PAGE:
Striving to be better and improve the quality of your life is a part of human nature, but can you go too far in “optimizing” yourself? Today’s technology is designed to help us stay on the right track, both physically and mentally, and there are numerous gadgets that monitor our progress and even give suggestions related to specific areas that need improvement. These devices are becoming increasingly popular, and for some people, they’re an integral part of their daily lives, but following their advice blindly can cause more harm than help.
The Need for Self-Improvement
Why are we so obsessed with self-improvement? Speaking for Deutsche Welle, German psychologist Judith Mangelsdorf explained that humans have an inherent need to change and evolve, but she differentiates between the terms self-improvement and self-optimization. While self-improvement relates to the human need for progress and development, self-optimization has to do with reaching a certain goal you have set for yourself, and it’s associated with self-value.
Other psychologists believe that relentless pursuit for ways to optimize yourself can harm your self-value and make you less happy. According to Danish psychologist Svend Brinkmann, the self-improvement craze is a never-ending process that will never make us feel content or satisfied with who we are because we are constantly under pressure to strive for more. He also states that being so consumed with self-optimization causes people to focus only on themselves and inhibits their ability to connect with others.
Physical and Mental Self-Help
Thanks to technological development, we can track our physical wellbeing using various apps on our phones. For example, one of my friends uses Samsung Health, an app that counts how many steps you make each day and allows you to set daily goals in order to motivate you to stay active and walk more. Other apps can help you exercise regularly, and offer various training programs and tips, depending on your workout needs. Whether you want to eat healthier, get enough sleep, or reduce your stress levels—there’s an app that can help you achieve that.
In addition to physical health, there are also gadgets that track your mental wellbeing. Take, for example, Dailyo—an app that functions as a diary. You tell the app how you’re feeling at a certain moment, and it analyzes the information you provide to make conclusions about your mental health. Apps like AI-assisted Youper go a step further and provide therapy exercises designed to improve your mental health, specifically issues such as anxiety, depression, and PTSD. You start by completing its mental health checkup, which allows Youper to create personalized exercises to fit your needs. After that, you’ll have conversations with its artificial intelligence that takes on the role of a therapist and guides you through the process. You can talk to Youper whenever you want and perform monthly checkups to help monitor your progress.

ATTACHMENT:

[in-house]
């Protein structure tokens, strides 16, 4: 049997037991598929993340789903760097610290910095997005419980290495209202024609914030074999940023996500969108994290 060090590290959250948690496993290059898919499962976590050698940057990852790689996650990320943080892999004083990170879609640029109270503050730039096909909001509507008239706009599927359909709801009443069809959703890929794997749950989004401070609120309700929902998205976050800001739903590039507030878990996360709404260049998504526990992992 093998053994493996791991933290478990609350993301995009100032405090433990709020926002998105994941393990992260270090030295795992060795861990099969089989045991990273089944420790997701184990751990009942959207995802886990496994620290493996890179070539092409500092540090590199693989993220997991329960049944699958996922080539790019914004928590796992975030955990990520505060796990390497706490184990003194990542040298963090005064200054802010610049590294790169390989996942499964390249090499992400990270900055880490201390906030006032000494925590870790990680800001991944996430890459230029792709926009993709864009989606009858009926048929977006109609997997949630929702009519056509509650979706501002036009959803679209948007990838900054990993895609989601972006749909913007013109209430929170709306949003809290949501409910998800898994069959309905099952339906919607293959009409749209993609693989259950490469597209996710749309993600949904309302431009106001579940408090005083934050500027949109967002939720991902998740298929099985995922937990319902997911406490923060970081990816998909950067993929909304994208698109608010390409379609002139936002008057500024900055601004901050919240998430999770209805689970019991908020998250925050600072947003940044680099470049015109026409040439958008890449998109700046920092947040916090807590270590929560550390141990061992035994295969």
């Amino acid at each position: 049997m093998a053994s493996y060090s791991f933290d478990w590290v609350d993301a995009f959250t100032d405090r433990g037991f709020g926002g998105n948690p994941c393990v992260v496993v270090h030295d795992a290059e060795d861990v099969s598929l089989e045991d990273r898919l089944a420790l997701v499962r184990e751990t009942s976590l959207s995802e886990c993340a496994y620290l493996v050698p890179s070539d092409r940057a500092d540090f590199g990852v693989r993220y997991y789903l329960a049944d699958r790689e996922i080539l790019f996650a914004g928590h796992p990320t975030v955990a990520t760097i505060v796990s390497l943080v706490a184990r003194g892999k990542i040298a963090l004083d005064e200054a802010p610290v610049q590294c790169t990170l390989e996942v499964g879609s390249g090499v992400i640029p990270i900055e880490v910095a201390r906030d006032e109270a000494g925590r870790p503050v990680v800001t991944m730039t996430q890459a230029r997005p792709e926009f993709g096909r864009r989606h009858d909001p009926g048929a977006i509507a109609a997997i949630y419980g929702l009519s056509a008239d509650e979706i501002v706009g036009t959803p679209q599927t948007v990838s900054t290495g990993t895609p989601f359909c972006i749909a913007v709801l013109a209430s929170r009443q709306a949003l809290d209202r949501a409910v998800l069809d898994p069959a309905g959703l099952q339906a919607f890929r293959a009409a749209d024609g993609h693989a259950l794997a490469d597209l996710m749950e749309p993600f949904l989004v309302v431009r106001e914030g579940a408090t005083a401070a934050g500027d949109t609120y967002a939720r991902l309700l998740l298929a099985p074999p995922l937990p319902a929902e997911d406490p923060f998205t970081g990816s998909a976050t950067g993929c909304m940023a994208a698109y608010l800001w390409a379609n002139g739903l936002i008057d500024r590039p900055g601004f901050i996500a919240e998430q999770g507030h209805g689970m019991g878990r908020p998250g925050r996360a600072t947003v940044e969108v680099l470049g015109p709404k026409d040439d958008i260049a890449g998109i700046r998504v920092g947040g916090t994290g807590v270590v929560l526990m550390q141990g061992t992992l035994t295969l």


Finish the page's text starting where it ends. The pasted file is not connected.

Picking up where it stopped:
Apart from the apps, you can use wearables—smart mood trackers that are often in the form of wristbands or headbands and which turn physical information into mood-related data. Some wristbands are designed to measure blood pressure through sweat and translate the information into emotional patterns, so that they recognize the emotion when it appears again and suggest mindfulness exercises if required. Some headbands measure brain activity and translate data into emotional patterns, while others can recognize emotions based on a user’s voice.
While these devices are “smart,” human emotions are complex, and it’s questionable how successful the gadgets are in their analysis. One of my friends who uses Youper says she has mixed feelings about the app. According to her experience, the AI can be quite helpful in showing you how to deal with certain situations, but it can also give pretty generic answers that aren’t very useful. Also, apps only record your mood when you’re actively using it and don’t account for the time in between, so they can’t provide a completely accurate picture of your mental and emotional state. While some of the trackers claim that they can help treat conditions such as depression and PTSD, can they really do that without human assistance? They can certainly be a good starting point, but you can’t rely on them to single-handedly solve all your problems.
Then there’s the issue of privacy. When you agree to use many of these apps, you also agree to share your personal information that, in addition to your eating, sleeping, and exercising habits, also includes your location. While the collected data can be used for health-related research, you can’t exactly be sure how the data is handled, and many people are not comfortable giving that amount of personal information to a private company.
Effective or Not?
As to whether there is scientific proof that health apps and mood trackers work, Mangelsdorf says—not yet. While they do have an impact on people’s motivation (my friend is now committed to taking at least 6000 steps per day), there is no data to show how many actually follow the suggestions. She emphasizes that even if you use mood trackers, you can’t grant them full control over your physical and mental condition. They can serve as guidelines to help you become more aware of your issues and needs, but you shouldn’t take their advice too seriously. These devices can’t cater to every individual need of their users, so it’s important to be able to recognize whether a suggestion is helpful to you or not. In other words, you can use the app, but you should always question its advice before you decide to take it.